How to Get Rid of Porcupines

Save

Asking politely hardly ever works with a porcupine; they tend to be prickly about such things. These North American natives are in fact peaceful creatures and strict vegetarians, chowing down green shoots, fruits and even tree bark. Their appetite for plants explains why they may not make a gardener's list of favorite animal visitors.

Meet the Gentle Porcupine

  • Porcupines don't see very well, and that makes them one of the world's most watchable wild critters. You can get very close to one of these slow-moving creatures without frightening it away. They are gentle and solitary, spending days out of sight in a tree hollow, and descending at night to eat. In fact, you may make a porcupine's acquaintance only when Fido comes in with a mouthful of quills. But don't believe the myth about porcupines throwing quills; they simply brandish their tails to frighten away or repel predators.

Voracious Vegetarians

  • Porcupines eat only plants, and this seems perfectly acceptable unless the plants come from your garden. These animals can survive on tree bark to make it through a long winter, but they much prefer tender greens, veggies and fruit. Particular favorites are summer berries. Once a porcupine discovers your garden, it might make itself a nuisance. Porcupine repellants are available, but they can be harmful to humans and pets if ingested. Your best bet is to remove or protect the food source. If it's cat or dog food, simply take it in the house and you likely won't see the spiny creature again. If it's garden plants or young trees, the situation is more difficult.

Good Fences Make Good Neighbors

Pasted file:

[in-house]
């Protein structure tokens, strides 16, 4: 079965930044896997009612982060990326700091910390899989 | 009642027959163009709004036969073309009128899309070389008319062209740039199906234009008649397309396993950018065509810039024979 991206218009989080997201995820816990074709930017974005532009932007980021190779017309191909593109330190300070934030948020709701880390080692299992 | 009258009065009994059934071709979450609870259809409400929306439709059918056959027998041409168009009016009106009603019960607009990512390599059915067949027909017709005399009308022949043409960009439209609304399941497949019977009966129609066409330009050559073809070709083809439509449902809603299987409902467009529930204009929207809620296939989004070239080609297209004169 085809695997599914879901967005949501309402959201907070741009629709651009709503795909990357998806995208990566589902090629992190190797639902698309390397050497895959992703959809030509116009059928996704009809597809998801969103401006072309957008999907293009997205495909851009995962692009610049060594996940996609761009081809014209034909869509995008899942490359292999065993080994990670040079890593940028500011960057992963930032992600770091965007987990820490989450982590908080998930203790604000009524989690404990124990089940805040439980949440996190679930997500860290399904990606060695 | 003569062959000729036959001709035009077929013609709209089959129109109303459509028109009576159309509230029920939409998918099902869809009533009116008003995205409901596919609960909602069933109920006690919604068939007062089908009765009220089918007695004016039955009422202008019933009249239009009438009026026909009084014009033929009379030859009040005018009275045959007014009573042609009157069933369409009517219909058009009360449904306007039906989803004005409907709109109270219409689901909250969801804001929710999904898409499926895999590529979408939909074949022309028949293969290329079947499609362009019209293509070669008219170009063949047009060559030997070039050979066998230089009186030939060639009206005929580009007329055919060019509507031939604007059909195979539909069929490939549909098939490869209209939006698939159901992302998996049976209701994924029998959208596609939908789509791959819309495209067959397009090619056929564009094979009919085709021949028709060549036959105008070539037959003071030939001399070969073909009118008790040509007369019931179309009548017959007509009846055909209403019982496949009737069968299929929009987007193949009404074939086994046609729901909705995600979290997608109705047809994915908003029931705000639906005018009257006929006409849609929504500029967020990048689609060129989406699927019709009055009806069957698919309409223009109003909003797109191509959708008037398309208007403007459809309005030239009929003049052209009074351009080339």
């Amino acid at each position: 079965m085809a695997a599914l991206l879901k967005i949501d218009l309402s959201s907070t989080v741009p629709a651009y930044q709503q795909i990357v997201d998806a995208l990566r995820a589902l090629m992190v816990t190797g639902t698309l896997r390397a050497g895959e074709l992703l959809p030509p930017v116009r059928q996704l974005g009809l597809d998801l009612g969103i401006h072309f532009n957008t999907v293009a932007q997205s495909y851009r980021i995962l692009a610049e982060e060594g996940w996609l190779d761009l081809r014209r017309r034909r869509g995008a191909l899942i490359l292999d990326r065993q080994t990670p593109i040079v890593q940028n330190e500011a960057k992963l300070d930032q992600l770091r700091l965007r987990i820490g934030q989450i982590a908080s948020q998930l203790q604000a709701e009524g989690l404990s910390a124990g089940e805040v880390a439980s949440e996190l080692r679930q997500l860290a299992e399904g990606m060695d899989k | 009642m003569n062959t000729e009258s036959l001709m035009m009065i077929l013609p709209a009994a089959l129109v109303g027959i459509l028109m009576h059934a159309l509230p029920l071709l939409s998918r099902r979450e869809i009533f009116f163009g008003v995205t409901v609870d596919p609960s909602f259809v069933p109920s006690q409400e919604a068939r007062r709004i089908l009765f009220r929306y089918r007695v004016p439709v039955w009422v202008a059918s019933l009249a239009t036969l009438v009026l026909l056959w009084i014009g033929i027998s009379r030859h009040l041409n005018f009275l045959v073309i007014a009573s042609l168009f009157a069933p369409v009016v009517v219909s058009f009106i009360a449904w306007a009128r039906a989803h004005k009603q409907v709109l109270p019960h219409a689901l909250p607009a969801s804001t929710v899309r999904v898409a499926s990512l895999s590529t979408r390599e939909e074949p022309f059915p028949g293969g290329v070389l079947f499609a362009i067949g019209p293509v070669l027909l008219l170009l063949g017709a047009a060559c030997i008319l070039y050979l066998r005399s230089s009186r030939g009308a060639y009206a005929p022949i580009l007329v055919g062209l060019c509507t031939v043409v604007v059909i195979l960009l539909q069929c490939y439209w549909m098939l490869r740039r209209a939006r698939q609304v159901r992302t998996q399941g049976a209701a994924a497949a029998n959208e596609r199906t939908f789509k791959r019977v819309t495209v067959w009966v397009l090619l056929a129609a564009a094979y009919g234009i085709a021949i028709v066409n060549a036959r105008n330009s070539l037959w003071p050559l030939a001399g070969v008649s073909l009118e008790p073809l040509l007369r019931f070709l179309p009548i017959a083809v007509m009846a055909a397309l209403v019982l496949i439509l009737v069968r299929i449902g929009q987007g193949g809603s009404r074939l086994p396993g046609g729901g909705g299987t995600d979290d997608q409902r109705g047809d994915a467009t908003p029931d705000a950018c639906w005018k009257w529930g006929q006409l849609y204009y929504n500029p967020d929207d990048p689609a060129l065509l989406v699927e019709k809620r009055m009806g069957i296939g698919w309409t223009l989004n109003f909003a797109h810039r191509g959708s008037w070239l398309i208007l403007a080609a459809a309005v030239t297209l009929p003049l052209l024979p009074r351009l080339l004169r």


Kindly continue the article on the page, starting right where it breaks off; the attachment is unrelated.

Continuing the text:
• If you've had it up to there with porcupines rooting about in your precious garden, fencing is a good place to begin to fight back. But remember that porcupines have curved claws and thick foot pads that make them agile climbers. You'll have to build an outward-angled fence to stop them from coming into your yard, and sink it several feet below ground to prevent burrowing. Don't resort to electric fences since they hurt or even kill porcupines, and they can also pose problems for household pets and children.

Passing Through

  • If fencing doesn't work or seems too expensive, you can trap a porcupine and encourage it to move along. Live traps baited with fresh veggies generally prove successful, although the more courageous can simply tip over a garbage can, set it in front of a porcupine, and sweep the critter into the can with a shovel. Ask your state Fish and Game agency whether it will relocate the rodent for you, or where you should release it. Remember to be gentle; your nuisance porcupine might have a baby somewhere, known as a porcupette.

Related Searches

References

  • Photo Credit Purestock/Purestock/Getty Images
Promoted By Zergnet

Comments

You May Also Like

  • How to Remove Porcupine Quills

    A porcupine has about 30,000 quills. If your dog or cat has an unfortunate encounter with a porcupine, you will have a...

  • How to Get Quills Out of a Dog's Nose

    While porcupines aren't deadly animals, they can injure curious pets and people alike. If your dog has an unpleasant run-in with a...

  • How to Remove Porcupine Needles in a Dog's Face

    The word "porcupine" means "quill pig" in Latin. It's an apt name for an animal that can have up to 30,000 quills,...

  • How to Get Rid of Muscovy Ducks

    While many want to attract certain birds to their property, others may be viewed as nuisance animals soiling your lawn, small ponds...

  • How to Repel Porcupines

    Porcupines are the world's largest rodents. They have around 30,000 sharp quills along their back to defend themselves from predators, and they...

  • Do Porcupines Shoot Their Quills Out?

    Porcupines are rodents most famous for the full coat of quills which cover the majority of their body. Although porcupines are not...

  • Natural Ways to Get Rid of Woodchucks

    Woodchucks, also known as groundhogs, are large, burrowing rodents. Adult woodchucks can weigh up to 10 pounds. They are prolific diggers, creating...

  • Types of Porcupines

    Porcupines are separated between two families: Hystricidae, or old world porcupines, and Erethizontidae, or new world porcupines. In the two families, seven...

Related Searches

Check It Out

How to Make a Vertical Clay Pot Garden

M
Is DIY in your DNA? Become part of our maker community.
Submit Your Work!